The Student News Site of Gannon University since 1947


The Student News Site of Gannon University since 1947


The Student News Site of Gannon University since 1947


Copyright claims deprive editor of YouTube jukebox

I have a confession: I don’t pay for all the music I listen to. Surprised? I wouldn’t be if I heard the same thing. Though there’s a difference in my case; I don’t pirate music.

No, I’m a firm believer in the practice of using YouTube as my jukebox.

It started first as simple cataloguing. I would hear a song on the radio or from a friend that I thought sounded pretty rad, search for it on YouTube and then save it in my favorites for later. The “later” was when I had some spare change to throw at iTunes to download a copy of the song for myself.

But lately, my YouTube music library has gotten a bit large (I am a poor college student after all). Maybe Christmas will change that, and I can finally update my iPod.

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Until Santa comes, my YouTube jukebox is what helps get me through my multipage papers, procrastination and general boredom. But this system is not without its problems, and whether it’s video removal, users closing their accounts or the dreaded copyright claim, I don’t respond favorably when one of my catalogued songs goes missing.

And it’s not just that the song is gone. What’s worse is YouTube never tells me what I’ve just lost, often causing me to forget what song was there and making it that much harder for me to replace.

There’s no way I can control the other users on YouTube removing their content; that’s out of my hands. But what does bother me is when artists cry copyright when they see their craft on YouTube.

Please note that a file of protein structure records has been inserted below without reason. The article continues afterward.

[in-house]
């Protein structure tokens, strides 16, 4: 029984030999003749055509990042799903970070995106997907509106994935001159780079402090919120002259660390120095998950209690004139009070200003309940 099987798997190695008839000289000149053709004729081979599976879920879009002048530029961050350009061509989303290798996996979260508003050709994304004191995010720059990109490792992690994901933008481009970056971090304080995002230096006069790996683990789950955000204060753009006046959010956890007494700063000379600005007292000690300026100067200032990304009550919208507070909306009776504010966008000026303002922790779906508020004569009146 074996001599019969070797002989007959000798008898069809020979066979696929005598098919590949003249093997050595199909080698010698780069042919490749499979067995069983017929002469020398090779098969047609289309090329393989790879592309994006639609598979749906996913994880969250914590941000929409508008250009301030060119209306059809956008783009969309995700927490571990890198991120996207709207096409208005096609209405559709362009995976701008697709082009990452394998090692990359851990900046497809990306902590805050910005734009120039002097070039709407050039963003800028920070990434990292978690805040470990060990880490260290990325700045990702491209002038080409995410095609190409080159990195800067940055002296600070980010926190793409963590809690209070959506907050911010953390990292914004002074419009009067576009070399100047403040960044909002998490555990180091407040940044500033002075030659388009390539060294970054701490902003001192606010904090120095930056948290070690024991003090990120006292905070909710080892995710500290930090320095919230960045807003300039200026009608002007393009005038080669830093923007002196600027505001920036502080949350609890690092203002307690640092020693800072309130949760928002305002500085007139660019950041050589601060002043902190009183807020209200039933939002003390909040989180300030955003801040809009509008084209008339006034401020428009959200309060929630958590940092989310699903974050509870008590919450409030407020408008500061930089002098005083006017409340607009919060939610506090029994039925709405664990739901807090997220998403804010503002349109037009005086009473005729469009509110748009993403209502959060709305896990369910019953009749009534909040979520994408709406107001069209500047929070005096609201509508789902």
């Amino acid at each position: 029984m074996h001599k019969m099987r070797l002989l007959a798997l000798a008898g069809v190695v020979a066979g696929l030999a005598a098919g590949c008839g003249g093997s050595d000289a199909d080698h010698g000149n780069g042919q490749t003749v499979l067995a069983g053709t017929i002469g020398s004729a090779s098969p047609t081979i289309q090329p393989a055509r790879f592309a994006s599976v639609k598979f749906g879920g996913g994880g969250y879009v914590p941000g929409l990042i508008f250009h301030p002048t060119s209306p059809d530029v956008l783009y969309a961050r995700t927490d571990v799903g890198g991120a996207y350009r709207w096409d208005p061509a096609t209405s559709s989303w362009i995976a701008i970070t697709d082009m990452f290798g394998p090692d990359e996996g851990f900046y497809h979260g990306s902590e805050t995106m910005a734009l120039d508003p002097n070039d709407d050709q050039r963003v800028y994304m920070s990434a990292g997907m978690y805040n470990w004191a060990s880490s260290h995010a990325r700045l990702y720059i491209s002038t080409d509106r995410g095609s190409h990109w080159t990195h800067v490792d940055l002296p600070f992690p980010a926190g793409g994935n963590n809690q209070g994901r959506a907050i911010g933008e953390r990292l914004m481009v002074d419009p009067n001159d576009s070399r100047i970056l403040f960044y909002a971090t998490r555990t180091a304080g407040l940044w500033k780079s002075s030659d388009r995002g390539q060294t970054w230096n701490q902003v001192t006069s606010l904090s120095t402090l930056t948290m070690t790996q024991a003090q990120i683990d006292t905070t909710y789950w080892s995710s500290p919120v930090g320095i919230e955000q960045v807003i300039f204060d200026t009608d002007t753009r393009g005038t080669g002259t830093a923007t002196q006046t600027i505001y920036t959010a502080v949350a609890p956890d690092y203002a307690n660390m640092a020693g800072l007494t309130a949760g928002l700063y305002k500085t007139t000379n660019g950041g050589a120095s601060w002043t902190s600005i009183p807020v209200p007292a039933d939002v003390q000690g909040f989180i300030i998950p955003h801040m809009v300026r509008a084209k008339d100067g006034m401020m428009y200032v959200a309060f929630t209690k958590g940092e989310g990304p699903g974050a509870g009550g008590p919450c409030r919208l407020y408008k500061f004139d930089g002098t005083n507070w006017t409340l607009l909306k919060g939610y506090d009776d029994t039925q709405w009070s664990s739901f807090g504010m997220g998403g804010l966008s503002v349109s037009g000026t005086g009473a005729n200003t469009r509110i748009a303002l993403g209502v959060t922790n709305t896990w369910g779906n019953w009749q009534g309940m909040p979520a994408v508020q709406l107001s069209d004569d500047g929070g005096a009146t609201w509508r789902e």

I’ll give you an example of what I’ve dealt with twice. Twice, I’ve logged onto my YouTube account, flipped through my favorites and noticed two songs by the ’80s group Toto missing. Both times, on all four videos, each has been taken down by YouTube because members of Toto claimed copyright. These videos state very clearly at the top of the page in big, bold letters “Hold the Line by Toto.” Nowhere does the user who uploaded the song take any credit for Toto’s work. But no, it’s not enough for Toto, who clearly isn’t getting as big a check in the mail as it used to for its Greatest Hits albums.

Well I’ve got news for you, members of Toto. No other band is acting as childishly as you are. Do you see the Beatles, Led Zeppelin or Pink Floyd getting bent out of shape over YouTube? No. Those bands might not be the “in” thing right now, but I’m sure they see users uploading their content as a revival of their music through a new medium. But what am I thinking? I shouldn’t even include you, Toto, with those great bands.

Here, Toto, let me make one suggestion if you won’t stop claiming copyright infringement. Why not make a partnership with VEVO? The company handles all of the YouTube videos of music with today’s artists, including Lady GaGa, Rihanna and even Justin Bieber. No copyright issues, no headaches for us users.

So take the hint, Toto, and get with the times. Or else, get lost.


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